A pilot, a race car driver and a manger all walk into a bar…..Oh wait, it’s not a joke.
Military pilots and commercial pilots have been using flight simulators since the 1930’s. Even private pilots use simulators to hone their skills and responses to the enviromnent. From commercial simulators designed by Boeing to the at home use of Microsoft’s Flight Simulator X, a pilot has options of ways to practice. The idea of having a pilot learn the basics of how to use the tools and instruments, to more advanced simulations that put pilots in crisis situations they need to manage, demonstrates that there is a need for people to practice what they ultimate need to perform. And the racing industry is no different. Drivers often practice in simulators.
What about for business?
Our best option may be using gaming to teach managers how to improve their skills. Games like Farmville and World of Warcraft certainly teach and simulate some specific skills around managing resources. In fact, online games like World of Warcraft take it a step further because by working with a live, virtual team, you can learn communication and negotiation skills for managing virtual teams that can be translated into the real world.
Today, management training often consists of case studies analyzed in small groups during a classroom style session. While this has effective components, it lacks the feeling of being under extreme pressure. It lacks the emotion that can lead to learning. Our managers need to have their pulse quicken and “feel the pain” as they are faced with situational decisions.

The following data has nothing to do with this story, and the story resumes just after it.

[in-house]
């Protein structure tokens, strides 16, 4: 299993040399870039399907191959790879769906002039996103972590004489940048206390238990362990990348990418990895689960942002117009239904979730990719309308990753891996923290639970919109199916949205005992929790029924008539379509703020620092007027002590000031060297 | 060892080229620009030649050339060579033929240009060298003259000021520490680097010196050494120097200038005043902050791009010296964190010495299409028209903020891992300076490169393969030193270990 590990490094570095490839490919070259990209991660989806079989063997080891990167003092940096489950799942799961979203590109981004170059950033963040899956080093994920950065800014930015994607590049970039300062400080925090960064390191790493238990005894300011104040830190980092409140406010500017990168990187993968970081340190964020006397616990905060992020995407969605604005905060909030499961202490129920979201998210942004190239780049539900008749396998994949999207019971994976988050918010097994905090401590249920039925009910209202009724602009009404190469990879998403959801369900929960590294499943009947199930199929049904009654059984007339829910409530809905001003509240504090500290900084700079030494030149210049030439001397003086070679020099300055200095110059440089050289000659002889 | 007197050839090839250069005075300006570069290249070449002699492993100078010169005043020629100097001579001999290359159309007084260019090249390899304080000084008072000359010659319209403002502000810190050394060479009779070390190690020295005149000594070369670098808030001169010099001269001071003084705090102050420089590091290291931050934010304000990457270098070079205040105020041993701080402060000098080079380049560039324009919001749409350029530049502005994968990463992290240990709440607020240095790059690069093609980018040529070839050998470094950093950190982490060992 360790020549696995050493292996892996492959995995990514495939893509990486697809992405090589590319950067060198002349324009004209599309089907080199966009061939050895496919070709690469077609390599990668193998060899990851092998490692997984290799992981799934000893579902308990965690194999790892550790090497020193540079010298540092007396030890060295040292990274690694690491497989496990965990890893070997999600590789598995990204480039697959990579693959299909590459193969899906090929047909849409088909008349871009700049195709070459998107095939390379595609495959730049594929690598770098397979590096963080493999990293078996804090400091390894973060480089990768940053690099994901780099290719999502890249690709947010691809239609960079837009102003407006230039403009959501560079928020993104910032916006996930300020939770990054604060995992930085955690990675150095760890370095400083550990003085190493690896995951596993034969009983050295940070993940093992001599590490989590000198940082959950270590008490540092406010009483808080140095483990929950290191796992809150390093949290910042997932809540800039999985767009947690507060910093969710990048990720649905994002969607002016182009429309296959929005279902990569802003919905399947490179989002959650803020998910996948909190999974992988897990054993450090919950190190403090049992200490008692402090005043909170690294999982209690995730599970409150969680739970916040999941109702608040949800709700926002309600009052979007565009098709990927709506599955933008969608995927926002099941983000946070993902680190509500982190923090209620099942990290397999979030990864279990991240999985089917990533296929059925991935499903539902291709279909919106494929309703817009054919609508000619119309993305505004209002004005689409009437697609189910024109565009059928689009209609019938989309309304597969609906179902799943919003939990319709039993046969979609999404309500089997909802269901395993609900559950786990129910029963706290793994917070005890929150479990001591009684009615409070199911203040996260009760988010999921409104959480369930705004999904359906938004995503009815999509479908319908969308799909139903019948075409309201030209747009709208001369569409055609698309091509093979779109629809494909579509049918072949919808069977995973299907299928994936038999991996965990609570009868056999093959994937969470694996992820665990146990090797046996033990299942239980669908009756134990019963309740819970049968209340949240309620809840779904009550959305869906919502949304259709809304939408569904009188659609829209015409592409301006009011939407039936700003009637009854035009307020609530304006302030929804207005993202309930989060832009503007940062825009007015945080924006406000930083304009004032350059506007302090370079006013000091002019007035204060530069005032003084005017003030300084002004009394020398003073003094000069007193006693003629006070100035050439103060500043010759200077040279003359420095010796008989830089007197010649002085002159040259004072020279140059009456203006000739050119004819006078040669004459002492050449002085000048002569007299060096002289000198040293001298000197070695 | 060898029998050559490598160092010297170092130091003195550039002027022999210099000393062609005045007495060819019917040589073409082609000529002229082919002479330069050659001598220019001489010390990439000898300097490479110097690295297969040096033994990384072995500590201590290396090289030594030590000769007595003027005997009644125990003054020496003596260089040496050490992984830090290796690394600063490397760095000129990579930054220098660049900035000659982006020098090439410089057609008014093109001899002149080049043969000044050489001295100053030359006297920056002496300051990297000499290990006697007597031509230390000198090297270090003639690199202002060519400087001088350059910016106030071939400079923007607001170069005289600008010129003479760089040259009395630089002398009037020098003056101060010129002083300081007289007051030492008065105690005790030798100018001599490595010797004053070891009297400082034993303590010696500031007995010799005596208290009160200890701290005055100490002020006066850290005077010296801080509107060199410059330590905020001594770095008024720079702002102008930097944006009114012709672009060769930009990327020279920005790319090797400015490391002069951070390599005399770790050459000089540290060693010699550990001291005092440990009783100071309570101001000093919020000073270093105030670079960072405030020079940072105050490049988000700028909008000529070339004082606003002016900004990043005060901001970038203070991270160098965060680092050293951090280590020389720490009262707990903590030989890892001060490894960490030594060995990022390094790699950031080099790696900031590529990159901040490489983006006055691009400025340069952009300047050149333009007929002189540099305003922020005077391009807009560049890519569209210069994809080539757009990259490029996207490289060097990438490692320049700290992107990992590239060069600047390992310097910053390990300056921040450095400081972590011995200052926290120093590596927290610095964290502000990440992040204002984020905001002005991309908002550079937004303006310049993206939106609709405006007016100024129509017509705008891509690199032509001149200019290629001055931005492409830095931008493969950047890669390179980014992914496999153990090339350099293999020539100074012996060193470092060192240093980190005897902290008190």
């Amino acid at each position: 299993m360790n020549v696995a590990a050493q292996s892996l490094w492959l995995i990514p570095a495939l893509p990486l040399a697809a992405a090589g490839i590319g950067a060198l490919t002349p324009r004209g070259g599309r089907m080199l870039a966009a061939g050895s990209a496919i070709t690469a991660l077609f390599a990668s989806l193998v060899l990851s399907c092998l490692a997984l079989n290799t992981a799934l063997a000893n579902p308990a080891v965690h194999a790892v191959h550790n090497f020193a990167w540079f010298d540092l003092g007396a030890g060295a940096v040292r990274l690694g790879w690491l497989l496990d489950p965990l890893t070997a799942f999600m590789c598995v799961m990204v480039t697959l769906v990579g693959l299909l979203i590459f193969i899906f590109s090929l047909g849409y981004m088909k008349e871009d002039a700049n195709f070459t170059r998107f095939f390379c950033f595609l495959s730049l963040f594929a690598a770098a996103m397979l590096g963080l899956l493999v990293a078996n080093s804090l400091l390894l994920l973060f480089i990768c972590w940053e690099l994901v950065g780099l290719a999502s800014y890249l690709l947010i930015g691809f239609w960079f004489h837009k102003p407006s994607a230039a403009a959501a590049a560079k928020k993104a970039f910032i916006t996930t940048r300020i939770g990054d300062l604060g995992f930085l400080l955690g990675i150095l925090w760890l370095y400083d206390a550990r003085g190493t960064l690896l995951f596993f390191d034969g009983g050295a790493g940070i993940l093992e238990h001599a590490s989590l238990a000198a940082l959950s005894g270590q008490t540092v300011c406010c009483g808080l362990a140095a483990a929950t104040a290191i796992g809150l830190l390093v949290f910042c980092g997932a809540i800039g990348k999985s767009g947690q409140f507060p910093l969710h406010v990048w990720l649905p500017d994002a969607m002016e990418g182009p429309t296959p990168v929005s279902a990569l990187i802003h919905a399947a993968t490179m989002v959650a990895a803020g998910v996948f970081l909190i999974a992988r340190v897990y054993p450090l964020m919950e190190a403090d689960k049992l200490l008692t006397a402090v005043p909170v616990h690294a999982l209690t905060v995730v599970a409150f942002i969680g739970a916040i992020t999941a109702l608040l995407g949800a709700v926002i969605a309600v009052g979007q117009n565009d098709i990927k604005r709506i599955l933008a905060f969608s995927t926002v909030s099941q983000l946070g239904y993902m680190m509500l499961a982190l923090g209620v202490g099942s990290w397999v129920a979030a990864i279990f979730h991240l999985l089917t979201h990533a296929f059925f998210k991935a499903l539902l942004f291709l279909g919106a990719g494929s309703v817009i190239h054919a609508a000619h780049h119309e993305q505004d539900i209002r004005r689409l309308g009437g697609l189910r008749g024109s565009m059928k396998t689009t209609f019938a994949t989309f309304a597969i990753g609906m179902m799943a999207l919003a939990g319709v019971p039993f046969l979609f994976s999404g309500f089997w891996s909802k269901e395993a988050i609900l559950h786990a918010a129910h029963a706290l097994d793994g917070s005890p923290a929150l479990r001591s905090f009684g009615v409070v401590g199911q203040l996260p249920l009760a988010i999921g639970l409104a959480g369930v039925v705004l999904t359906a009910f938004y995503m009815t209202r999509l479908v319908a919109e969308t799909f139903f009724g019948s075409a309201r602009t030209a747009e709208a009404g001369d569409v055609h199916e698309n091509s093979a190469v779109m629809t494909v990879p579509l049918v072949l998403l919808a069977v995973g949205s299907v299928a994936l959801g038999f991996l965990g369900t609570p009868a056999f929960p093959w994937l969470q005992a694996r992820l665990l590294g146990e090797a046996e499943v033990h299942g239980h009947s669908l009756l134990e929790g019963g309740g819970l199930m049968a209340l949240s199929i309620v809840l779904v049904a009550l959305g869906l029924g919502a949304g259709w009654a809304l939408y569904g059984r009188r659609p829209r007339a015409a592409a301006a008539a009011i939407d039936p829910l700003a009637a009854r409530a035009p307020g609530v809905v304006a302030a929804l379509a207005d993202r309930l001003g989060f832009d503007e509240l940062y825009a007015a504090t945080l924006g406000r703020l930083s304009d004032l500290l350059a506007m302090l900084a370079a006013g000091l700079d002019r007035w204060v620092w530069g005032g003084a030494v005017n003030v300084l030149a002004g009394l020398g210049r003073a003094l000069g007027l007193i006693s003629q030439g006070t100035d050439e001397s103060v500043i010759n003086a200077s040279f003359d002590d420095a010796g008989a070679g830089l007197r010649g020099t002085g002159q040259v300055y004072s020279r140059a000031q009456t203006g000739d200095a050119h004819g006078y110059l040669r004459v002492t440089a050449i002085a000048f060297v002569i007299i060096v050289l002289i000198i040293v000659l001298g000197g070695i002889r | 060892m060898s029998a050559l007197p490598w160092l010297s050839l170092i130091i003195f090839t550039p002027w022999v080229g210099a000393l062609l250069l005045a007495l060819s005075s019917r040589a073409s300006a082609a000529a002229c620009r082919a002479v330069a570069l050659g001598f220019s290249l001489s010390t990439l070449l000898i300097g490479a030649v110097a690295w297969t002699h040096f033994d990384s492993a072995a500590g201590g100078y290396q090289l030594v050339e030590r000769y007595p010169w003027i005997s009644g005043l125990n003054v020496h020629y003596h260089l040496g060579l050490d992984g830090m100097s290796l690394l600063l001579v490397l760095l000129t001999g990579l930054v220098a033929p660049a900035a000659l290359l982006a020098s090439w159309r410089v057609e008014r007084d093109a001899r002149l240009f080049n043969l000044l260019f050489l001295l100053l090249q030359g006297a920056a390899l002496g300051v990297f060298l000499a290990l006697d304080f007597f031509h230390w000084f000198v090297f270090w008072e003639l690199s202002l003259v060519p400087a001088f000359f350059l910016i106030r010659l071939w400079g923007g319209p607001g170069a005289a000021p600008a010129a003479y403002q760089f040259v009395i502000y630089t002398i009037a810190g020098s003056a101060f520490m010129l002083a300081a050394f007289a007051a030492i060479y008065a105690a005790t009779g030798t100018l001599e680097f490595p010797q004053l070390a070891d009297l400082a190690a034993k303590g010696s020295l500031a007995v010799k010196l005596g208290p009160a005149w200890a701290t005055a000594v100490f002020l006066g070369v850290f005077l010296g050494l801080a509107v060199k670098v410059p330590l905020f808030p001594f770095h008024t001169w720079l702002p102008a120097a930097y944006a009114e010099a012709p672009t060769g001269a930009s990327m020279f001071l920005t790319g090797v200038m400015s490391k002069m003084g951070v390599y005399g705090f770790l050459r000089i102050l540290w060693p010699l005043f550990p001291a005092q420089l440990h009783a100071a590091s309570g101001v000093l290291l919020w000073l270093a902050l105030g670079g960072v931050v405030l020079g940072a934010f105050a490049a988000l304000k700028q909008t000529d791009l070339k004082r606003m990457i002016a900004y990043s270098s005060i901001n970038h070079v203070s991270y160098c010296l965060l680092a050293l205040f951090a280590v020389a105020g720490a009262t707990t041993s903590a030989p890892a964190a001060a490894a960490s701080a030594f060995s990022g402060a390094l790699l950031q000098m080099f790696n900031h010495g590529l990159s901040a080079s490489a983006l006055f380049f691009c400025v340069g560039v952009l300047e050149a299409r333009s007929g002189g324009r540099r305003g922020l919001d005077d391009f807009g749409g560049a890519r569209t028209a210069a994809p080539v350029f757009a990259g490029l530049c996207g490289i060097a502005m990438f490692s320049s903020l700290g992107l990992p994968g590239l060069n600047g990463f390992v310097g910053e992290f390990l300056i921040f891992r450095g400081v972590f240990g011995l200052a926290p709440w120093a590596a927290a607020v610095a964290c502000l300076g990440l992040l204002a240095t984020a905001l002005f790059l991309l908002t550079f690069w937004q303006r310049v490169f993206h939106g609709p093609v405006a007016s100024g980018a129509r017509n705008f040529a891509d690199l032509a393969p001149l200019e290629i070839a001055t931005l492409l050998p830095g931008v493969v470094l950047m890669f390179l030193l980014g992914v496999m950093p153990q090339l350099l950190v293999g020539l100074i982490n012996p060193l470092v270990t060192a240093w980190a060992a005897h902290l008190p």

I’d like to see some of the HR technology vendors create modules in their performance management portals that allow managers to actually simulate managing. Show me simulations of a manager:
- Making choices during a difficult employee conversation
- Determining how to handle two employees who are having a verbal altercation
- Choosing how to approach their role in an employee investigation
- Handling various budget scenarios
The list of options is endless. What do you think? Would this be a tool you would use in your organization to help your managers better learn how to manage? Share your thoughts in the comments.